By Adam Brimelow
Health correspondent, BBC News
common ailments account for nearly one fifth of GPs workload
Too many people are going to see their GP with minor problems, such as coughs and colds, a group of doctors and health campaigners says.
The report by the "Self-Care Campaign" says common ailments account for nearly one fifth of GPs' workload.
It says the cost to the health service across the UK is nearly £2bn a year.
The campaign - funded by drugs companies selling over-the-counter medicines - has won backing from doctors, nurses and health charities.
The report says many people with minor ailments go to their doctor out of convenience or dependency rather than need, at huge cost to the health service.
It concludes that this is unsustainable.
However it adds: "This does not mean denying treatment to those who are sick but making sure that people receive the services they actually need."
Drawing on research funded by the Proprietary Association of Great Britain - which speaks for manufacturers of over-the-counter medicines and food supplements in the UK - the report says more there are more than 50 million consultations every year that are solely for "minor" ailments.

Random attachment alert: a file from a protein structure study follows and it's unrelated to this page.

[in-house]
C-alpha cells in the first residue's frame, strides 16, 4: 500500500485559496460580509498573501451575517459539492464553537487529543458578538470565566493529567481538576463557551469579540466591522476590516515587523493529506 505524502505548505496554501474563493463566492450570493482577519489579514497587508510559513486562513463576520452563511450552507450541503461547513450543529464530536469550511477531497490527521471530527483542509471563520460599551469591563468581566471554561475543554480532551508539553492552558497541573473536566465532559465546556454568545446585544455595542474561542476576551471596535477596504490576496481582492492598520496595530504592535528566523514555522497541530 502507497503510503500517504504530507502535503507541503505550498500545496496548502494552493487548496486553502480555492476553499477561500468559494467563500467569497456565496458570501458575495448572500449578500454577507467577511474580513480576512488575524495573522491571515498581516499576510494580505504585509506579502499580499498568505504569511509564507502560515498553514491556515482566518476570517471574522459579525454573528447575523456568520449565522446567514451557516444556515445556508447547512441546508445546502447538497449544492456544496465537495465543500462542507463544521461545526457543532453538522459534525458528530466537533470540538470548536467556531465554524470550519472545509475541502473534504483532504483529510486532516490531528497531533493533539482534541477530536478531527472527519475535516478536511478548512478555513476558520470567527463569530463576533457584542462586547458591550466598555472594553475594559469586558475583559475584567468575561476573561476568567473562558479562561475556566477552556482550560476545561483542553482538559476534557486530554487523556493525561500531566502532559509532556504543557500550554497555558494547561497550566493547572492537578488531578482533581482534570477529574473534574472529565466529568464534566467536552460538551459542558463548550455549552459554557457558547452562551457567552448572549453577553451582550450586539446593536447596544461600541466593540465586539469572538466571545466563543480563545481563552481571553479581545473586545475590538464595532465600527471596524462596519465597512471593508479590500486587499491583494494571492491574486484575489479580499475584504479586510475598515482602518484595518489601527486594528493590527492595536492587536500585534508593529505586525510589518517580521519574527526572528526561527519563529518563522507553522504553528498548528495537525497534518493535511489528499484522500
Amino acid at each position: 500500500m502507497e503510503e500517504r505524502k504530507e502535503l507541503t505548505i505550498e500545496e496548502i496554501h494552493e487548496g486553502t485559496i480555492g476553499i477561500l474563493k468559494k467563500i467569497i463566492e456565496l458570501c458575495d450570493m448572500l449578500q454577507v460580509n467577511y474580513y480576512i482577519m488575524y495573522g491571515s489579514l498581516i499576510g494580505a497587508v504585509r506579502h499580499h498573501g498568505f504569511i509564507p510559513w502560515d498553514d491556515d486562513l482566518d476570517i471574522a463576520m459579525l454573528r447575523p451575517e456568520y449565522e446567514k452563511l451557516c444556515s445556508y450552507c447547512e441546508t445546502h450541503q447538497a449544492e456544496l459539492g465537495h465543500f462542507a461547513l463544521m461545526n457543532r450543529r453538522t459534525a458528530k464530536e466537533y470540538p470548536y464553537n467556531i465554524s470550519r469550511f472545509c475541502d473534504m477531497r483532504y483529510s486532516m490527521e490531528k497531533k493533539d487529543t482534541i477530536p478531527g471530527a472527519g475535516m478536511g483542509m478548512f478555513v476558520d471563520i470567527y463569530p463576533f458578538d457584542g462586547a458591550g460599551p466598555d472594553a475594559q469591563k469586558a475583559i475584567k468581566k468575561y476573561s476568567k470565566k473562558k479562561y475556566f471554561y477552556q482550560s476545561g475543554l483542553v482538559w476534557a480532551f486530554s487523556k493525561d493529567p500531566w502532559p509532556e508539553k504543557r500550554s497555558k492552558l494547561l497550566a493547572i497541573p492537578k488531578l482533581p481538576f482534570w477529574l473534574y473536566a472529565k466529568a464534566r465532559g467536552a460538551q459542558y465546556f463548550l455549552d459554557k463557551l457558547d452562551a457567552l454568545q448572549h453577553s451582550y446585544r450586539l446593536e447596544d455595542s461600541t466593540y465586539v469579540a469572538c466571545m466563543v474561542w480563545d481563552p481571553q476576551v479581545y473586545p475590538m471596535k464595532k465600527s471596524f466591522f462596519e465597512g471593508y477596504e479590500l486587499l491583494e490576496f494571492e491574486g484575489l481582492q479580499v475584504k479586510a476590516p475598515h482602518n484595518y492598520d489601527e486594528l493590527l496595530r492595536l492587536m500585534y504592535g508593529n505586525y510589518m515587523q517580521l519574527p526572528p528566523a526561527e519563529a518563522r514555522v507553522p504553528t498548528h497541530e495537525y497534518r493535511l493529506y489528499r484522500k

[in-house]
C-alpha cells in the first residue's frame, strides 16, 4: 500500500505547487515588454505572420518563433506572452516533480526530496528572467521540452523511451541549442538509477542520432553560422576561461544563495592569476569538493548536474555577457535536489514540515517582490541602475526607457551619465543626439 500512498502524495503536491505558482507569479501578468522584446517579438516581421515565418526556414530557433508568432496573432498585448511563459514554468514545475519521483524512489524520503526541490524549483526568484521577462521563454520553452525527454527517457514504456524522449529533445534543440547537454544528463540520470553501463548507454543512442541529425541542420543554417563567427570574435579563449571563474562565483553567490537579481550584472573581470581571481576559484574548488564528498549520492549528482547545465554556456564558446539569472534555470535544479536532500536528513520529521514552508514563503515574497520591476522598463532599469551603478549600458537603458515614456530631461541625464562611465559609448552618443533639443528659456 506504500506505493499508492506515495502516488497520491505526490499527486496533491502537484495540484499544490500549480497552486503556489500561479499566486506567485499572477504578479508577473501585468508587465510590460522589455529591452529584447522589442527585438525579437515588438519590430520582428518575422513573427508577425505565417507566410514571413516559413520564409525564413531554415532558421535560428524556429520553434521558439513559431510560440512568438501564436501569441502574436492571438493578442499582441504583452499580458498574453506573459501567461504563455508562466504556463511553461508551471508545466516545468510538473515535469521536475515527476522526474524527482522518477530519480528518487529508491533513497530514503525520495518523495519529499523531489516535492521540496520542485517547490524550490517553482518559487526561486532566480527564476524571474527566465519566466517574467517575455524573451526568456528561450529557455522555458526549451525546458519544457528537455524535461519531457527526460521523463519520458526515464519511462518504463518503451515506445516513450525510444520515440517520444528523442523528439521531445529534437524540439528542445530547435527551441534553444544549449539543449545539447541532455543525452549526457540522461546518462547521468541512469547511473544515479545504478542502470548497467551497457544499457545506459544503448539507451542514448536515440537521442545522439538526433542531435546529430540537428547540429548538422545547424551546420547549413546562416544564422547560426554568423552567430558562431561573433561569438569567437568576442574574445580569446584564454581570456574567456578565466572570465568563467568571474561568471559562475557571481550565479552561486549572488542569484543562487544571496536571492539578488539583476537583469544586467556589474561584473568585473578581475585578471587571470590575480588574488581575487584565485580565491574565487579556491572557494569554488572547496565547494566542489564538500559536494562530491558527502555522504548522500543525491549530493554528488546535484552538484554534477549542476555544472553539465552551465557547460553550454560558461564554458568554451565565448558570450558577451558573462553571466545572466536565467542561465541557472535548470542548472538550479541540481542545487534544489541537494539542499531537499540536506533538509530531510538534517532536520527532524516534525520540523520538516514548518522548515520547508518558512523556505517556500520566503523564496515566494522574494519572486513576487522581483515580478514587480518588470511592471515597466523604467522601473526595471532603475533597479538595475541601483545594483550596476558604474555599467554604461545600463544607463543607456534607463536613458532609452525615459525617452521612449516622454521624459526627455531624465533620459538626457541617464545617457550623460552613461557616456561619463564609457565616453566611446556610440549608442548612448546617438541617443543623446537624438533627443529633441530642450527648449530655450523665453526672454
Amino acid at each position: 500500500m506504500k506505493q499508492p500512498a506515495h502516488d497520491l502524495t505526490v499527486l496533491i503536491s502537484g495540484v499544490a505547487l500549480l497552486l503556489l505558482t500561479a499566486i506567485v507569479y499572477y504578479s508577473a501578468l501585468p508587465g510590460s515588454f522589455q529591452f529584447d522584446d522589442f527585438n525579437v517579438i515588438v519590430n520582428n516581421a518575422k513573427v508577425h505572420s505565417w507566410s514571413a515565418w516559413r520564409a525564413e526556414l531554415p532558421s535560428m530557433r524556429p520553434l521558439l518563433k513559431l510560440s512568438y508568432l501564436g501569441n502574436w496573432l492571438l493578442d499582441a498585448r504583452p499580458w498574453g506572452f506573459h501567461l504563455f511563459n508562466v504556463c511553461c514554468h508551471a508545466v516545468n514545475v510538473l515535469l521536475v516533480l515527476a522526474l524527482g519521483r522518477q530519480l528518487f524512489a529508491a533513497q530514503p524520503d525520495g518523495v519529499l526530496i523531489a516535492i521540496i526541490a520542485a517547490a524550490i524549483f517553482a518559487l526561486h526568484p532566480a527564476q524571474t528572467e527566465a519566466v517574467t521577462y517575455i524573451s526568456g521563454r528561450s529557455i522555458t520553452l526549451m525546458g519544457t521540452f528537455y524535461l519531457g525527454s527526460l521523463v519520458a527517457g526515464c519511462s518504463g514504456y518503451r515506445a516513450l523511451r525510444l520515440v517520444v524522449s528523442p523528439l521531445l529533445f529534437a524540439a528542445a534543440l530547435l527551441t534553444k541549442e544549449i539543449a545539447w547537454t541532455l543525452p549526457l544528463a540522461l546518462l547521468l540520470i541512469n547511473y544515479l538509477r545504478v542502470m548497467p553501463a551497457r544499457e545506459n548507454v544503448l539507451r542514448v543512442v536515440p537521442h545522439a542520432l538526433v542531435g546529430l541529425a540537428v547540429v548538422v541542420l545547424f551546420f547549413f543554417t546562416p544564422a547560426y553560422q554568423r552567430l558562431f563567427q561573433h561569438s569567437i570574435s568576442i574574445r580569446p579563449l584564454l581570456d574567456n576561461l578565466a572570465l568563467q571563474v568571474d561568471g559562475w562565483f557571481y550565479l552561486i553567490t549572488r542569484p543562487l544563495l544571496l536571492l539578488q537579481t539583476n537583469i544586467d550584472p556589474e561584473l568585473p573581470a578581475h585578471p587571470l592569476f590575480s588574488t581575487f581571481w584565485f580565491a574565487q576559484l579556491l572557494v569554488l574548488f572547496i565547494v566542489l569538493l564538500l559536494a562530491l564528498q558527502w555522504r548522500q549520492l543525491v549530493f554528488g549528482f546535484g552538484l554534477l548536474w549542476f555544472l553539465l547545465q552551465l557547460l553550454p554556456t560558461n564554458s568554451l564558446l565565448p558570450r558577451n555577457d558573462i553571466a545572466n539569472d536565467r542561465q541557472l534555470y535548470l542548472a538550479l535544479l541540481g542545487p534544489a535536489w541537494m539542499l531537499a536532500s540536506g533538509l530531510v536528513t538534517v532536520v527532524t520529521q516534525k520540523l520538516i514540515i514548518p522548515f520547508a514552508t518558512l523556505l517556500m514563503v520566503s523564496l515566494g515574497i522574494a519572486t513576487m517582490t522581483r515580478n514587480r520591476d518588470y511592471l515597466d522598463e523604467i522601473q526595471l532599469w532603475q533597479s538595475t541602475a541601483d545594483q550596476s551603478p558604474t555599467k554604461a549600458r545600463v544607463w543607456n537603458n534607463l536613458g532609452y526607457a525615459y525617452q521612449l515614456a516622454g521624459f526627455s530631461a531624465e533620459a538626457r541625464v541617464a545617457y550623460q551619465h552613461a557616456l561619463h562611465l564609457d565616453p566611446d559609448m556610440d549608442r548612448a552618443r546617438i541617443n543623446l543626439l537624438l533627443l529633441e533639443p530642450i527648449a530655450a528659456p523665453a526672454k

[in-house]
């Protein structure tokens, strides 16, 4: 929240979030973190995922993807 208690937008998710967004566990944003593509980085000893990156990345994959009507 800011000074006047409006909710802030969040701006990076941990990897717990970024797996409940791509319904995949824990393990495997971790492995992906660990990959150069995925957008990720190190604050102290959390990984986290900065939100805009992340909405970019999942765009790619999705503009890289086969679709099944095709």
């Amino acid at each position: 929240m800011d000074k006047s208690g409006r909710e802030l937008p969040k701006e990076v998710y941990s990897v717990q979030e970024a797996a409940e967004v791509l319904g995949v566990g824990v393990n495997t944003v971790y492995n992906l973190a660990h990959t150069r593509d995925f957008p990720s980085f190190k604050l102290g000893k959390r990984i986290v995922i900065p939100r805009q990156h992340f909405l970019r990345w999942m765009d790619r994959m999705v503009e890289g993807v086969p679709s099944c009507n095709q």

These include back pain, dermatitis, nasal congestion and coughs.
The campaign urges all political parties to act on its recommendations.
These include training for doctors and nurses on how to help people to treat themselves, and public information campaigns on how to manage minor ailments.
The report suggests tackling this problem could save the NHS £10bn over the next five years, without any cuts to services.
The British Medical Association and the Royal College of GPs (RCGP) say they support the move towards more self-care.
In a statement the RCGP president Professor Steve Field, said: "Patients with long-term and complex conditions need more time with their GP to discuss their care and treatment options.
"We need to look at ways of encouraging a change in attitude towards the treatment of minor illnesses so that health care and services are properly directed at those most in need."
Katherine Murphy, from the Patients Association, said: "This whole question is about responsibility. Of course patients should be responsible about their health services, but so should every clinician being paid from the public purse.
"It is part of their professional duty to ensure that their patients are accurately informed about what they should do and when, about aspects of their health.
"Above all patients should be able to rely on timely access to a clinician when they are sick or worried sick. Every primary care contractor has a way to go on joining up the NHS for their patients before they start blaming the customer. We need to get this balance right."